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Living up to my own expectation. Sophia's story.

Updated: Aug 11, 2020

Hello Guys & Girls!


My favourite quote at the moment is ‘nothing will ruin your twenties more than thinking you should already have your life together’ but actually we could extend this to the whole of our lives. Maybe we never ‘have it together’, maybe we just need to accept that life is a whole bunch of ups and downs and the process of learning and growing never stops. The quote may imply that by the time you’re 30 everything is supposed to just fall into plan, but I doubt this is the case. The ‘failures’ aren’t the problem; it’s how we respond to them.


My name is Sophia, and I’m 22. My 20’s haven’t been that fun as of yet, because the majority of this new chapter has been spent dealing with anxiety & depression. I now feel I’m coming out of the other side, slowly, but boy has it been a journey to get here, and the journey isn’t over yet. Accepting that it will be a slow process is half the battle in itself. Anxiety is a horrible thing to have to go through, and to anyone reading this who is going through it, I feel your pain. From the intrusive thoughts, to the depersonalization, to the feelings of depression, to the racing heart and the tight feelings around your chest. The problem is, no one can see this from the outside. My life became very small, I’d gone from being a very bubbly personality who was constantly busy, at the gym, being a social butterfly, working, studying, to someone who struggled to get out of bed. It was absolutely terrifying.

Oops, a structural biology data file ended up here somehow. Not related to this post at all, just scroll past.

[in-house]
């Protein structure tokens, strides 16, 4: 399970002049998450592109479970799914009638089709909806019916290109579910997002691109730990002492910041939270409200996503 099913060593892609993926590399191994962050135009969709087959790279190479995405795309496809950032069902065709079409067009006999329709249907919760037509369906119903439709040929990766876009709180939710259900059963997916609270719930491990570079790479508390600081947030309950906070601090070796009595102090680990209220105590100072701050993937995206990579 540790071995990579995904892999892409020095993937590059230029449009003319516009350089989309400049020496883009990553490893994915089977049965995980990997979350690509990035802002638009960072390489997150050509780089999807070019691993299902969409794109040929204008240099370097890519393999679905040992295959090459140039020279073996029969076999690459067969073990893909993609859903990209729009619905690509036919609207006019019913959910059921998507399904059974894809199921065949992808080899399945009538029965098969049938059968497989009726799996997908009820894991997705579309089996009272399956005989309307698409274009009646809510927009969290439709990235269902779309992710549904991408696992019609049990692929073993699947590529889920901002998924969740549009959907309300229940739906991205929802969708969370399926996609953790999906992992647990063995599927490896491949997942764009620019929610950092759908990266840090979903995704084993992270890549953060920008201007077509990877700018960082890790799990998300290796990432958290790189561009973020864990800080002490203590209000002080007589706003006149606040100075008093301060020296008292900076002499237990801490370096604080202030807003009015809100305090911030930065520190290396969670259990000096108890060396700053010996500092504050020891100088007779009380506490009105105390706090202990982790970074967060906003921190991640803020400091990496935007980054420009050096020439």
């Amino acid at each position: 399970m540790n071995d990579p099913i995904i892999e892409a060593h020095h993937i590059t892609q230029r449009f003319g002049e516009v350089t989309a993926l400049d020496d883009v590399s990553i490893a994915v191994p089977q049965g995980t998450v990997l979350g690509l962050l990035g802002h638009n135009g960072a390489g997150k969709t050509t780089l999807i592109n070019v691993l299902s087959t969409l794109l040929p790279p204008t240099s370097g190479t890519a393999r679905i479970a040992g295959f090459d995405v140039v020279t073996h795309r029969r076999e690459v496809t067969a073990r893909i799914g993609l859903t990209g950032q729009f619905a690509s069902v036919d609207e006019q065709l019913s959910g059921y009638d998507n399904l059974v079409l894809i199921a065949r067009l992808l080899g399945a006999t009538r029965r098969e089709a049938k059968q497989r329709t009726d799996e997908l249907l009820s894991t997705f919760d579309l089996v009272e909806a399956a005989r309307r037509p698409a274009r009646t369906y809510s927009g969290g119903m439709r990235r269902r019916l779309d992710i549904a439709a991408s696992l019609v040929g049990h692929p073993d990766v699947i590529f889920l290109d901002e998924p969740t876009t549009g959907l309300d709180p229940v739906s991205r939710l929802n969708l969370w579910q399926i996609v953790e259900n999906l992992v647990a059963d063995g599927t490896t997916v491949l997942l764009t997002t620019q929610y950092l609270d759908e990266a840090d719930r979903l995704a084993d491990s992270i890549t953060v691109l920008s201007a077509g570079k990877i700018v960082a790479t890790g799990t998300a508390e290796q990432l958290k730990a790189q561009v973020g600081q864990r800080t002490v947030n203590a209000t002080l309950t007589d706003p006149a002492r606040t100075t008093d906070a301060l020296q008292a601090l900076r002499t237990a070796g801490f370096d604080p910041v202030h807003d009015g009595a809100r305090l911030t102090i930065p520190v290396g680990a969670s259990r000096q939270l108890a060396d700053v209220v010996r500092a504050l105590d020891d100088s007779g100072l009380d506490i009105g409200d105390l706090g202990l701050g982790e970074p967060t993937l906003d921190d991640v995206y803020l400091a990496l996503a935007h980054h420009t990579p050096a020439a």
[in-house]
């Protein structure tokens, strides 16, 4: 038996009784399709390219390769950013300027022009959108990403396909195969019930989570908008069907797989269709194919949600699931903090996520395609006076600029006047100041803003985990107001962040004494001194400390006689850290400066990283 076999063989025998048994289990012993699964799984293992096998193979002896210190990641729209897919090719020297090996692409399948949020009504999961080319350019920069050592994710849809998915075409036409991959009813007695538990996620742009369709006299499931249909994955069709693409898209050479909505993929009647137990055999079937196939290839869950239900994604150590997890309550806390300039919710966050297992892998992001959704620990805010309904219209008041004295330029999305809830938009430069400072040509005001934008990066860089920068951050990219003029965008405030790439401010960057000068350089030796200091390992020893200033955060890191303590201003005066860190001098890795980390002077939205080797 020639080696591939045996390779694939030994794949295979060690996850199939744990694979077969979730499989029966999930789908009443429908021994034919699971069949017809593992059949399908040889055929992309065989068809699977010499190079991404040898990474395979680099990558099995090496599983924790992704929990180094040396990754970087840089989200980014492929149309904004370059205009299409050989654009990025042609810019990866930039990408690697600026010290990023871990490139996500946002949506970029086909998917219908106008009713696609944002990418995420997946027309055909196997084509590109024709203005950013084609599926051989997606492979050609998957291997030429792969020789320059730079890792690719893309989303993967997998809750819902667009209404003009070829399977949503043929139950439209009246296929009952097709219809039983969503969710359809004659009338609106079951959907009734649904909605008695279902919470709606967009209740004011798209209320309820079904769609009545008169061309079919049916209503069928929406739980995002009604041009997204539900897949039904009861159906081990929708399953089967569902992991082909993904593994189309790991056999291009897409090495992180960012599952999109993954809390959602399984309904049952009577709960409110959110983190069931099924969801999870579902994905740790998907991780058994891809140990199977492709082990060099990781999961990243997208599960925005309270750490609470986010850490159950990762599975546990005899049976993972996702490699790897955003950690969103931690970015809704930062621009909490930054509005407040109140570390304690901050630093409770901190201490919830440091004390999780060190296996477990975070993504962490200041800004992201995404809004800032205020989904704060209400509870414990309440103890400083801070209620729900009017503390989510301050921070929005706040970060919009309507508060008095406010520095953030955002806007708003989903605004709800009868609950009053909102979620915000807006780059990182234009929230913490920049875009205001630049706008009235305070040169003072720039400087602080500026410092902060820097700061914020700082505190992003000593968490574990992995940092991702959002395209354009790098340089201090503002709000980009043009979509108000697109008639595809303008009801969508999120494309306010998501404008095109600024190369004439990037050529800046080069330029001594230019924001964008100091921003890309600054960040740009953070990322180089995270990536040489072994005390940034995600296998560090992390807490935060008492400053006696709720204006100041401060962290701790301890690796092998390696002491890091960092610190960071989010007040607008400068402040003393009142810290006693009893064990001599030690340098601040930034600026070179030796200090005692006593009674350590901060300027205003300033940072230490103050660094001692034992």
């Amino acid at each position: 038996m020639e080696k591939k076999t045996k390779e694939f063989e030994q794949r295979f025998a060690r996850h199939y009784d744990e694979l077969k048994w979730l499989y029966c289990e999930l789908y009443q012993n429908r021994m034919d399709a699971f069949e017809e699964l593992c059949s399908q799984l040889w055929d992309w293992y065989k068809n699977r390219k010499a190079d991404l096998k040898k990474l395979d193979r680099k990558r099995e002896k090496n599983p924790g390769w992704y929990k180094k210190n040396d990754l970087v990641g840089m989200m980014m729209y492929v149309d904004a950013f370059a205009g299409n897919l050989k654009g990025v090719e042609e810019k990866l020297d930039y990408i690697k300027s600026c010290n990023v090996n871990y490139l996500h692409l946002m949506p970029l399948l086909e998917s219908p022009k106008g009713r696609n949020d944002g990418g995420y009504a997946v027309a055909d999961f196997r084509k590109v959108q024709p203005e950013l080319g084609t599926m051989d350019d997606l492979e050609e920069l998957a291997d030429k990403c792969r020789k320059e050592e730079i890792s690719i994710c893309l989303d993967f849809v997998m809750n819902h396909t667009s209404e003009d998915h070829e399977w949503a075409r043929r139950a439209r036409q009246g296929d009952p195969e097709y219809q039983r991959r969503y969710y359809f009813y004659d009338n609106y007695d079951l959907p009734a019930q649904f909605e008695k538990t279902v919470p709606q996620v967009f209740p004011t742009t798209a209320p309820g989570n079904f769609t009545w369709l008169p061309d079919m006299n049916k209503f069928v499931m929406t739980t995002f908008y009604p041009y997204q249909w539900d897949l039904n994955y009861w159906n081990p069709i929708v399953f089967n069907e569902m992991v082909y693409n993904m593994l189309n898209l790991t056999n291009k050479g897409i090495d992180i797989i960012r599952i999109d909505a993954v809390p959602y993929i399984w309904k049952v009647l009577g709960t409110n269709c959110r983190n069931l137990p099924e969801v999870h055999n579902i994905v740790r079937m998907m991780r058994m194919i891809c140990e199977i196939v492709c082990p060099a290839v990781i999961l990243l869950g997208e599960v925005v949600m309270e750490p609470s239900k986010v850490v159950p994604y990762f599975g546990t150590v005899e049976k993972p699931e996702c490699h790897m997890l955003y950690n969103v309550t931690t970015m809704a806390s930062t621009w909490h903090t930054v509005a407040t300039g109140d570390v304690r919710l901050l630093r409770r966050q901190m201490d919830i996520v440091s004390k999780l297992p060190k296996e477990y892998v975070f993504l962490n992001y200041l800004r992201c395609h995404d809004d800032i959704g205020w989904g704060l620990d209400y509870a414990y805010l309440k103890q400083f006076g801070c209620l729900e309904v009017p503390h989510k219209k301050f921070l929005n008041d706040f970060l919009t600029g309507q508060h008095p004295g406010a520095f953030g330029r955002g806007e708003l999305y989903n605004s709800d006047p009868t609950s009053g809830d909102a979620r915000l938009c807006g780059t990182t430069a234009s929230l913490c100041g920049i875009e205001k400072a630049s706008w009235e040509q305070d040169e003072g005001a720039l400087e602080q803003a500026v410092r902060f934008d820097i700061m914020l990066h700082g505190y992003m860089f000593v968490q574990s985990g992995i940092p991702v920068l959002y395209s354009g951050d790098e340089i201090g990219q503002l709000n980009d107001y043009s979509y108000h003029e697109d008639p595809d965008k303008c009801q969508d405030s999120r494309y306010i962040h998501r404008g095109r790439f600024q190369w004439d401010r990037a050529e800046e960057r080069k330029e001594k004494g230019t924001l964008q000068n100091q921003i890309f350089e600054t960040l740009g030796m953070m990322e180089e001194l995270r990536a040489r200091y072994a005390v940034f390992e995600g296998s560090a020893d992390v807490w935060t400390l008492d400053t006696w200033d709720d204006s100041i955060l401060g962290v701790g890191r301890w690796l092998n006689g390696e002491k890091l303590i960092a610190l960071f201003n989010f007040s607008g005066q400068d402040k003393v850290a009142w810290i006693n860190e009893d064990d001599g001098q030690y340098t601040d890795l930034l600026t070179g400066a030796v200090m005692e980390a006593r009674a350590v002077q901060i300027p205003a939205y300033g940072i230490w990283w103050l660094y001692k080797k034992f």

I think it’s difficult to say what caused it, it’s probably always a combination of things but then there’s a certain event which triggers it all. I’m very knowledgeable about anxiety now, and what would’ve happened is that, if you imagine a cup that is slowly filling over time, and each stressful/emotional situation fills up the cup a bit more and the issues don’t get dealt with, you just carry on with your busy life, and eventually that cup overflows. Your body is communicating with you that certain things need to change/need resolving. I have been through quite a lot in the last few years so, to be honest, looking back, it’s probably not surprising that I went on to develop anxiety. I’ve been through a lot with my parents, moved out at a young age and didn’t feel like I had much of a support network, then in the last few years I went through a bereavement, a break up, and I dropped out of university which I have regretted ever since. All of this happened in a very short space of time and was clearly too much for me to deal with. But I just couldn’t forgive myself for dropping out of Birmingham. This is how ridiculously hard I am on myself. What I would’ve said to my friends is ‘of course you’re not stupid, you were going through so much at the time, anyone would have struggled. You’re not a failure, you can resume university at any time and your health is more important than anything.’ But what I constantly said to myself was ‘you’re an idiot, you’ve ruined your whole life, how could you be so stupid to make such bad decisions, you’re such a failure.’ So, couple the emotional rollercoaster I’d been on, with my extreme self-criticism and the pressure that I put on myself, and you’ve got yourself the ultimate recipe for anxiety. Just whack it in at 180 degrees and wait for your breakdown to rise.